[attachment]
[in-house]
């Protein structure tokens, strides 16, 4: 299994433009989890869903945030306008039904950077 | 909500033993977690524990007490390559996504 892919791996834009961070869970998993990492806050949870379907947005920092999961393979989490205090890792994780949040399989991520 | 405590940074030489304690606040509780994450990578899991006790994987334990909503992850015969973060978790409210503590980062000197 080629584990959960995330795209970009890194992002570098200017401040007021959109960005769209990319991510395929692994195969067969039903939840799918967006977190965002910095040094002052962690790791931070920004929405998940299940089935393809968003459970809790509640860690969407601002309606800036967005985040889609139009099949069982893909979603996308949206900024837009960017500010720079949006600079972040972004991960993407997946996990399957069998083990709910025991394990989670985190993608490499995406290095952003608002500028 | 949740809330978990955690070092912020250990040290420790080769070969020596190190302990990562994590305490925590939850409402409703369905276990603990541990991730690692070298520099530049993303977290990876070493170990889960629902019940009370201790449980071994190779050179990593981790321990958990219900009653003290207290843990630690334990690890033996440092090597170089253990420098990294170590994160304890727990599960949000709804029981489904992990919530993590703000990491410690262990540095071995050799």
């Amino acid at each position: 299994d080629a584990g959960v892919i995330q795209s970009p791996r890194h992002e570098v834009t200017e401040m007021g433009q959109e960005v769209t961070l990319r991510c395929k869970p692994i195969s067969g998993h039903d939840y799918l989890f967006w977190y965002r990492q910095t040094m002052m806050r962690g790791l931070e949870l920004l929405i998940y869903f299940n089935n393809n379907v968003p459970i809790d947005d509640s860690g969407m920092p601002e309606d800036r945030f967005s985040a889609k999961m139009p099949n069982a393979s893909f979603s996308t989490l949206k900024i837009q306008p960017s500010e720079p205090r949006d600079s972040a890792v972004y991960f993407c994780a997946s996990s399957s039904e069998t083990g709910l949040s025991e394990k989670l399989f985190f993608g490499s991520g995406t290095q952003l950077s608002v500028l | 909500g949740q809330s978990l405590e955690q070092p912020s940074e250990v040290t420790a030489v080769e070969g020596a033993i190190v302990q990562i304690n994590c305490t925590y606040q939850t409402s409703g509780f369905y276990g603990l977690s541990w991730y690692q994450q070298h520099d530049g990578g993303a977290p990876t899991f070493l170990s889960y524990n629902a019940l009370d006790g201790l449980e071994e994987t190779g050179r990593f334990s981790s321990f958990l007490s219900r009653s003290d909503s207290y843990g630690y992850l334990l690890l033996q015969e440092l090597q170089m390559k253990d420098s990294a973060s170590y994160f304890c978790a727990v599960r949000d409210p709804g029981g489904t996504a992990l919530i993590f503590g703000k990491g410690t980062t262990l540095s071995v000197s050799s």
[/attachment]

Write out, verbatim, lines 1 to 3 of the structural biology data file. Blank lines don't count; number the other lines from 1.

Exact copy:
[in-house]
């Protein structure tokens, strides 16, 4: 299994433009989890869903945030306008039904950077 | 909500033993977690524990007490390559996504 892919791996834009961070869970998993990492806050949870379907947005920092999961393979989490205090890792994780949040399989991520 | 405590940074030489304690606040509780994450990578899991006790994987334990909503992850015969973060978790409210503590980062000197 080629584990959960995330795209970009890194992002570098200017401040007021959109960005769209990319991510395929692994195969067969039903939840799918967006977190965002910095040094002052962690790791931070920004929405998940299940089935393809968003459970809790509640860690969407601002309606800036967005985040889609139009099949069982893909979603996308949206900024837009960017500010720079949006600079972040972004991960993407997946996990399957069998083990709910025991394990989670985190993608490499995406290095952003608002500028 | 949740809330978990955690070092912020250990040290420790080769070969020596190190302990990562994590305490925590939850409402409703369905276990603990541990991730690692070298520099530049993303977290990876070493170990889960629902019940009370201790449980071994190779050179990593981790321990958990219900009653003290207290843990630690334990690890033996440092090597170089253990420098990294170590994160304890727990599960949000709804029981489904992990919530993590703000990491410690262990540095071995050799």
């Amino acid at each position: 299994d080629a584990g959960v892919i995330q795209s970009p791996r890194h992002e570098v834009t200017e401040m007021g433009q959109e960005v769209t961070l990319r991510c395929k869970p692994i195969s067969g998993h039903d939840y799918l989890f967006w977190y965002r990492q910095t040094m002052m806050r962690g790791l931070e949870l920004l929405i998940y869903f299940n089935n393809n379907v968003p459970i809790d947005d509640s860690g969407m920092p601002e309606d800036r945030f967005s985040a889609k999961m139009p099949n069982a393979s893909f979603s996308t989490l949206k900024i837009q306008p960017s500010e720079p205090r949006d600079s972040a890792v972004y991960f993407c994780a997946s996990s399957s039904e069998t083990g709910l949040s025991e394990k989670l399989f985190f993608g490499s991520g995406t290095q952003l950077s608002v500028l | 909500g949740q809330s978990l405590e955690q070092p912020s940074e250990v040290t420790a030489v080769e070969g020596a033993i190190v302990q990562i304690n994590c305490t925590y606040q939850t409402s409703g509780f369905y276990g603990l977690s541990w991730y690692q994450q070298h520099d530049g990578g993303a977290p990876t899991f070493l170990s889960y524990n629902a019940l009370d006790g201790l449980e071994e994987t190779g050179r990593f334990s981790s321990f958990l007490s219900r009653s003290d909503s207290y843990g630690y992850l334990l690890l033996q015969e440092l090597q170089m390559k253990d420098s990294a973060s170590y994160f304890c978790a727990v599960r949000d409210p709804g029981g489904t996504a992990l919530i993590f503590g703000k990491g410690t980062t262990l540095s071995v000197s050799s």